Patients have a high expectation their communication, diagnoses, and treatment will remain confidential when speaking with their medical providers. This includes treating physicians, nurses, and social workers. Washington law enforces this privileged bond. How far does this privilege extend? What other privileges may defeat the physician-patient privilege, if any?
Washington Supreme Court Case Ruling
The Washington Supreme Court took an in-depth look at just which privilege(s) may supersede the physician-patient privilege in Hermanson v. MultiCare Health System, Inc. (“Hermanson”) 475 P.3d 484 (2020). The court held the corporate attorney-client privilege trumps plaintiff’s physician-patient privilege, with certain limitations. The holding extends previous, parallel rulings found in existing Washington state case law.
In Hermanson, plaintiff sideswiped an unoccupied vehicle and collided with a utility pole on September 11, 2015. He was transported to defendant MultiCare facility, where MultiCare nurses and social workers treated him. A nonparty physician, Dr. Patterson, also treated him.
Dr. Patterson was an independent contractor of MultiCare, pursuant to a signed agreement between MultiCare and Trauma Trust, Dr. Patterson’s employer. MultiCare created Trauma Trust. Dr. Patterson had his own office at MultiCare and was expected to abide by MultiCare’s policies and procedures.
During Hermanson’s course of treatment, an unknown person tested his blood and found a high blood-alcohol level. This information was reported to the police. Consequently, Hermanson was charged with first degree negligent driving and hit and run of an unattended vehicle.
Hermanson sued based on the disclosure of his blood results. Although Dr. Patterson was not identified as a party, an initial demand letter implicated him. MultiCare retained counsel to jointly represent MultiCare, Dr. Patterson, and Trauma Trust. Hermanson objected to this joint representation and argued MultiCare’s ex parte communications with Dr. Patterson violated Hermanson’s physician-patient privilege.
MultiCare filed a motion for a protective order to permit ex parte communications with Dr. Patterson. MultiCare also sought to protect its ex parte communications with the two nurses and the social worker who cared for Hermanson. The trial court (1) denied MultiCare’s motion as to Dr. Patterson, (2) granted MultiCare’s motion as to the two nurses, and (3) denied MultiCare’s motion as to the social worker. The court based denials on a finding Dr. Patterson was not a MultiCare employee, and the social worker did not fall under any type of medical privilege.
Both parties filed motions for discretionary review, which the court granted. The Court of Appeals (1) affirmed the trial court’s ruling as to Dr. Patterson (no ex parte contact), (2) affirmed the trial court’s ruling as to the two nurses (permitting contact), and (3) reversed the trial court’s ruling as to the social worker (permitting contact). The Court of Appeals reasoned MultiCare may have ex parte contact with its social worker employee. Both parties filed petitions for review, which the Washington Supreme Court granted.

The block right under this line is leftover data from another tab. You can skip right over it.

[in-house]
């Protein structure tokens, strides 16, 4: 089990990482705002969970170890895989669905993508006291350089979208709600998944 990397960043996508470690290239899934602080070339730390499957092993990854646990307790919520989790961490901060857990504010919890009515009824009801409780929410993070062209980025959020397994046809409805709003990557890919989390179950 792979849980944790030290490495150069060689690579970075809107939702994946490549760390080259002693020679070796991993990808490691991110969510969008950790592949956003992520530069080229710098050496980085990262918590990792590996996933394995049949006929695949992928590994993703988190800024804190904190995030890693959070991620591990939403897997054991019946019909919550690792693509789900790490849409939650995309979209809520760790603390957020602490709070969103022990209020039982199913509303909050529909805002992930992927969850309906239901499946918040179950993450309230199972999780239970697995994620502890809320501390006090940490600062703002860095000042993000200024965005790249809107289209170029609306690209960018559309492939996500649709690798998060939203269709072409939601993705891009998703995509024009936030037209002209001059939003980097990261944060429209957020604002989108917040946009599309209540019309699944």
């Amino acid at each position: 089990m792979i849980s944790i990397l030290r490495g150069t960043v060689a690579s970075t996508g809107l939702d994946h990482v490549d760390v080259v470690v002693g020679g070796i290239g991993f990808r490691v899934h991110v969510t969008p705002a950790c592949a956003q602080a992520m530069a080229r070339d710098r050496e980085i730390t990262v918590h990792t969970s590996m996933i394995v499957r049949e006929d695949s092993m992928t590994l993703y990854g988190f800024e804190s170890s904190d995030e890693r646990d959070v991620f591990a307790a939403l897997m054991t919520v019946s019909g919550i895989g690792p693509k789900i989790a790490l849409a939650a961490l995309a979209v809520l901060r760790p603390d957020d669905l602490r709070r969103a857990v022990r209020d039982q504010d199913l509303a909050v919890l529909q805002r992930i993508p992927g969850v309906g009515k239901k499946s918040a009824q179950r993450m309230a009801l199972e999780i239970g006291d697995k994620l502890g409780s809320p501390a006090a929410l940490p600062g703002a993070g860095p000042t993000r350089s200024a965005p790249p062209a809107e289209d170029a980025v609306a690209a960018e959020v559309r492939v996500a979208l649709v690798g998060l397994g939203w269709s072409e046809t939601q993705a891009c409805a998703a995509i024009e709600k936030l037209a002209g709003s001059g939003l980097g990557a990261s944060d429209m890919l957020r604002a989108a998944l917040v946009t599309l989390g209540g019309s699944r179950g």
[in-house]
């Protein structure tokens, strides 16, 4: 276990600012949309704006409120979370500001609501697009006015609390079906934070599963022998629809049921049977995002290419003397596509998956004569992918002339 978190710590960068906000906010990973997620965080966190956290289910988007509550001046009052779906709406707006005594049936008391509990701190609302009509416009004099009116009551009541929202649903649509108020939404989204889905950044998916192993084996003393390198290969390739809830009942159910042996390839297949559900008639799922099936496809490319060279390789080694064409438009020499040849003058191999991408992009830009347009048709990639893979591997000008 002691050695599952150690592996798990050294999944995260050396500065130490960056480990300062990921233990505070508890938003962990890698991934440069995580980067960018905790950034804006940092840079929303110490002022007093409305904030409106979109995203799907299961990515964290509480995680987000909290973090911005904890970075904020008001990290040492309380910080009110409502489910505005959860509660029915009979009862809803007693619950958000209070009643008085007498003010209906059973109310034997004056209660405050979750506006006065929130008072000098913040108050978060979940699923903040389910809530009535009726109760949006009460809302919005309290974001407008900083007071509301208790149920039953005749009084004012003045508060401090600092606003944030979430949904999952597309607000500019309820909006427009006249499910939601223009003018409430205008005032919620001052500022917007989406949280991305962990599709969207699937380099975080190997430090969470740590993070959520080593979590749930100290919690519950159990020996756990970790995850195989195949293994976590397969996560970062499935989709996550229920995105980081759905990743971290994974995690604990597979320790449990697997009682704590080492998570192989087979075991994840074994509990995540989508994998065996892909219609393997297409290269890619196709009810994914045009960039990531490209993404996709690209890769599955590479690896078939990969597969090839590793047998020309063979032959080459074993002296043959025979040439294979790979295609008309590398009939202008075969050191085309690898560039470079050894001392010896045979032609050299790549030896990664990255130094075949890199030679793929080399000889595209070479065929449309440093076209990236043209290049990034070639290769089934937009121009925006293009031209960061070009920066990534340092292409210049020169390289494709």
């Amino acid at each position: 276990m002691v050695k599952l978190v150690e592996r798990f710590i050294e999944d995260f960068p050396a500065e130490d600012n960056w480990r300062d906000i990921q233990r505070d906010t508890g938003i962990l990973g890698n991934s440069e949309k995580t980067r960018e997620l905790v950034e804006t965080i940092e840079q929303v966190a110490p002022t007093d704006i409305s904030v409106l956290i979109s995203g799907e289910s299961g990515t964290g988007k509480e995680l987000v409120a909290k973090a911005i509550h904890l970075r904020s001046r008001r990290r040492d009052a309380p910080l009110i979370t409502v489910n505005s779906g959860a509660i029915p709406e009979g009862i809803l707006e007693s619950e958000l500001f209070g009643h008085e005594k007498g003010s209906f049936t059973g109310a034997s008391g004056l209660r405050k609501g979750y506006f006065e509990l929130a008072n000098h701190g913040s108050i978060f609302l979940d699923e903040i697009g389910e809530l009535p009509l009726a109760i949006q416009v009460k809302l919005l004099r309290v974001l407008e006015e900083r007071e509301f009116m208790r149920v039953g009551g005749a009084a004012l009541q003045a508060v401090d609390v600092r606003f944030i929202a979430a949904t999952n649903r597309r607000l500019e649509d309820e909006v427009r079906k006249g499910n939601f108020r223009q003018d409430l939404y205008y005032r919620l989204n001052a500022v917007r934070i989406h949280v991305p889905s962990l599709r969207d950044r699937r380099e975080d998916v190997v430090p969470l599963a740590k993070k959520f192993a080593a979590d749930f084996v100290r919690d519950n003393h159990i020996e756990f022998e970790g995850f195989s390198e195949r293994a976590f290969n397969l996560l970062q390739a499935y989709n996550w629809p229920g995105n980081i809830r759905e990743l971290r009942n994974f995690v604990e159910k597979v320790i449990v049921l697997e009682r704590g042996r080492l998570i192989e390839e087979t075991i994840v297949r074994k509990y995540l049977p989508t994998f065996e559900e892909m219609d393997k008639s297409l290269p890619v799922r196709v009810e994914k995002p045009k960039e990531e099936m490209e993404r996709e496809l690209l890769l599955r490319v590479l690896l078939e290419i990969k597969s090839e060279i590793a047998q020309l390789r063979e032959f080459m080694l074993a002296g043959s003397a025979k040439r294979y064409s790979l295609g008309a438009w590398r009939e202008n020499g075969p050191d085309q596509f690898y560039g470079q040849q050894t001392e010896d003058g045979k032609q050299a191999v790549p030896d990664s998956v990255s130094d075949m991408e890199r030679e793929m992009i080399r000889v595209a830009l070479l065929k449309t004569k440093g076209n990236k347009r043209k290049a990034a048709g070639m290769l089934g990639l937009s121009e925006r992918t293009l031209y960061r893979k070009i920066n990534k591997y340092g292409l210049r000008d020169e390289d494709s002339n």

In Youngs v. PeaceHealth, the Washington Supreme Court held a defendant hospital may have ex parte communications with a plaintiff’s nonparty treating physician – who was the hospital’s employee – provided those communications are limited to the facts surrounding the alleged negligent event. Here, the Washington Supreme Court held the nonparty physician in this case, while technically an independent contractor of MultiCare, still maintained a principal-agent relationship with MultiCare and served as the “functional equivalent” of a MultiCare employee. such that Youngs would apply in this case. Therefore, MultiCare could engage in ex parte communications with the physician under the same limitations the Court set forth in Youngs.
The Court also allowed MultiCare to have ex parte communications with the nonphysician employees under the limitations set forth in Youngs. It reasoned the nurse-patient privilege and the social worker-client privilege are essentially identical in purpose to the physician-patient privilege, and the Court already held in Youngs the corporate attorney-client privilege trumps the physician-patient privilege when the hospital needs to gather information about an alleged negligent event.
This ruling is important, as it grants defense attorneys direct access to pertinent case facts in a timely fashion. Too often, defense counsel is in the dark regarding key facts and must engage in (sometimes spirited) motions practice to uncover these facts. The ability to speak with physicians, nurses, and social workers who cared for plaintiff early in a case provides valuable time to prepare an early analysis. Early analysis permits formulation of strategy regarding responsibility, reasonableness, and common sense. Early strategy then allows important conversations regarding a chosen defense strategy with the client and carrier.
 Youngs v. PeaceHealth, 179 Wn.2d 645, 671, 316 P.3d 1035 (2014).